In 3D printing, the temperature is key. If the temperature of your print head or the print bed is wrong, you can face a multitude of issues. The key is to find a good balance for your machine, in your environment with your filaments. You can change the environment by moving the printer to a different room, adjusting ventilation, or getting a printer enclosure.
This type of change is necessary if you continually face temperature issues despite adjusting many settings within the filament manufacturer’s advised ranges. Spotting temperature-related issues are generally relatively simple, especially at the extremes.
If the Temperature Is Too Cold
First of all, if the print head temperature is too cold, it may not melt the filament. In this case, nothing at all will come out of the nozzle. In some cases, it might not be hot enough to melt the filament quickly enough. This leads to a delay in anything coming out and generally results in under-extrusion. When hot, the printed filament is sticky. If layers of your print are separating or delaminating, then your printer may be just a little too cold.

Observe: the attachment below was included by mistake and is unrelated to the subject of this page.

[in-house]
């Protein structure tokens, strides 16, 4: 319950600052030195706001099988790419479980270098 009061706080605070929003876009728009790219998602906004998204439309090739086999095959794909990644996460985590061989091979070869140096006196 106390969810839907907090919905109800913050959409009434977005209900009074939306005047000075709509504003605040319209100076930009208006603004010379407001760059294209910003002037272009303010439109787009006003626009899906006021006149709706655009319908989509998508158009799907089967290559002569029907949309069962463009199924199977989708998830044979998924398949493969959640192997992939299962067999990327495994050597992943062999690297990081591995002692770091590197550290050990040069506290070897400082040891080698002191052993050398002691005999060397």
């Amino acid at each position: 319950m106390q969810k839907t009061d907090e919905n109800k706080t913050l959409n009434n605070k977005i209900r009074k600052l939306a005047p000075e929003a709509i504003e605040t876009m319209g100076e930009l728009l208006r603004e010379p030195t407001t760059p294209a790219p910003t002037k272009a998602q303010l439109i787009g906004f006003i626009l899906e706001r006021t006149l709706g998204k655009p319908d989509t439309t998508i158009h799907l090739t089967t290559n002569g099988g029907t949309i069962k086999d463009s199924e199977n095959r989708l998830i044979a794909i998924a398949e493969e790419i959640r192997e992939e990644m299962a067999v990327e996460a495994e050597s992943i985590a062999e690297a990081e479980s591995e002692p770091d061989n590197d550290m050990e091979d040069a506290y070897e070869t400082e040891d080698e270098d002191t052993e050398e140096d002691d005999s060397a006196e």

Many filament types require a heated print bed. This helps the print to stick in place and ensures it cools slower. If your print bed is too cold, you will likely see issues with part or even all of your print coming unstuck from the print bed. Warping is also a common issue caused by a low bed temperature, especially with ABS and Nylon filaments. These filament types are particularly prone to thermal contraction as they cool and need to be cooled carefully.
If the Temperature Is Too Hot
If your print head is tooIf the Temperature Is Too Hot hot, you are likely to run into a range of issues such as stringing and blobbing. You’re also likely to see issues that you could probably guess were due to overheating. For example, prints generally looking melted or squashed. You can also see this issue if your printer struggles to print bridges or overhangs as the printed material gains its strength as it cools. Fine details in prints also tend to get lost when printed at too high a temperature.
If your print bed is too hot, you’re most likely to face issues with the bottom of your print, such as Elephant’s foot. This is where the bottom of a print gets squeezed out under the weight of the rest of the print as it is too hot and runny.
These tips should give you an idea of the sort of effects that you should consider temperature to cause. If you’ve got any other temperature-related tips to share, let us know down below.